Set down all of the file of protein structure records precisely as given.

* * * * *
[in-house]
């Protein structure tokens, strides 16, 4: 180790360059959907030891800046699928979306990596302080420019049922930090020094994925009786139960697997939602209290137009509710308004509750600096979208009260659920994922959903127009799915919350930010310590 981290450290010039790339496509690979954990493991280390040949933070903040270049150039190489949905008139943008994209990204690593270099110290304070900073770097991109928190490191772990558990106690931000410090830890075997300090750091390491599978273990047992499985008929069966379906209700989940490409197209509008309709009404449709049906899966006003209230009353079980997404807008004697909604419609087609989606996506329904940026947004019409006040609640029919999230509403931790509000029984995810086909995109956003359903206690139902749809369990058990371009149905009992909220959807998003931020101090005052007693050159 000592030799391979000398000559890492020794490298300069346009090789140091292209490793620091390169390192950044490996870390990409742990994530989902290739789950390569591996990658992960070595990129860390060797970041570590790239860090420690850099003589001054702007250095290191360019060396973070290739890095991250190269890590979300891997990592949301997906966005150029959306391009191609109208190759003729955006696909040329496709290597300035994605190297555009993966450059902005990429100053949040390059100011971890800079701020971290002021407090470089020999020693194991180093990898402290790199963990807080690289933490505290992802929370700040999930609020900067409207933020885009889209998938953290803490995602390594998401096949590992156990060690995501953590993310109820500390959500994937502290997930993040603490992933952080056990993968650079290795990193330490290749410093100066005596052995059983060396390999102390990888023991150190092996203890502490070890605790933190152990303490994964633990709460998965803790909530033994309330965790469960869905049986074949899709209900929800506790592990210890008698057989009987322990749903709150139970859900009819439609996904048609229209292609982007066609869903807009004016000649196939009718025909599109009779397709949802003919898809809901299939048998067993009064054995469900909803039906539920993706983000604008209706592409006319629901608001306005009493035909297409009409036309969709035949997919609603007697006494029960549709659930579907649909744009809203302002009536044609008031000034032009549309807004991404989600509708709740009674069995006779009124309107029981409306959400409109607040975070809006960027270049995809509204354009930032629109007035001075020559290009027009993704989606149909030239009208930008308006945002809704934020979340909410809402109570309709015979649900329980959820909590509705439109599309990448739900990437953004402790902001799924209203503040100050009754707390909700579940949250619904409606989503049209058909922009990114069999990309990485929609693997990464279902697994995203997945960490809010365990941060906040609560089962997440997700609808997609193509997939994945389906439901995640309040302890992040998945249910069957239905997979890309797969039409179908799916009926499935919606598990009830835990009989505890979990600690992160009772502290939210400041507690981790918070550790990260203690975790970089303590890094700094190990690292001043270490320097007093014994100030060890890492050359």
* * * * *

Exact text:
[in-house]
């Protein structure tokens, strides 16, 4: 180790360059959907030891800046699928979306990596302080420019049922930090020094994925009786139960697997939602209290137009509710308004509750600096979208009260659920994922959903127009799915919350930010310590 981290450290010039790339496509690979954990493991280390040949933070903040270049150039190489949905008139943008994209990204690593270099110290304070900073770097991109928190490191772990558990106690931000410090830890075997300090750091390491599978273990047992499985008929069966379906209700989940490409197209509008309709009404449709049906899966006003209230009353079980997404807008004697909604419609087609989606996506329904940026947004019409006040609640029919999230509403931790509000029984995810086909995109956003359903206690139902749809369990058990371009149905009992909220959807998003931020101090005052007693050159 000592030799391979000398000559890492020794490298300069346009090789140091292209490793620091390169390192950044490996870390990409742990994530989902290739789950390569591996990658992960070595990129860390060797970041570590790239860090420690850099003589001054702007250095290191360019060396973070290739890095991250190269890590979300891997990592949301997906966005150029959306391009191609109208190759003729955006696909040329496709290597300035994605190297555009993966450059902005990429100053949040390059100011971890800079701020971290002021407090470089020999020693194991180093990898402290790199963990807080690289933490505290992802929370700040999930609020900067409207933020885009889209998938953290803490995602390594998401096949590992156990060690995501953590993310109820500390959500994937502290997930993040603490992933952080056990993968650079290795990193330490290749410093100066005596052995059983060396390999102390990888023991150190092996203890502490070890605790933190152990303490994964633990709460998965803790909530033994309330965790469960869905049986074949899709209900929800506790592990210890008698057989009987322990749903709150139970859900009819439609996904048609229209292609982007066609869903807009004016000649196939009718025909599109009779397709949802003919898809809901299939048998067993009064054995469900909803039906539920993706983000604008209706592409006319629901608001306005009493035909297409009409036309969709035949997919609603007697006494029960549709659930579907649909744009809203302002009536044609008031000034032009549309807004991404989600509708709740009674069995006779009124309107029981409306959400409109607040975070809006960027270049995809509204354009930032629109007035001075020559290009027009993704989606149909030239009208930008308006945002809704934020979340909410809402109570309709015979649900329980959820909590509705439109599309990448739900990437953004402790902001799924209203503040100050009754707390909700579940949250619904409606989503049209058909922009990114069999990309990485929609693997990464279902697994995203997945960490809010365990941060906040609560089962997440997700609808997609193509997939994945389906439901995640309040302890992040998945249910069957239905997979890309797969039409179908799916009926499935919606598990009830835990009989505890979990600690992160009772502290939210400041507690981790918070550790990260203690975790970089303590890094700094190990690292001043270490320097007093014994100030060890890492050359």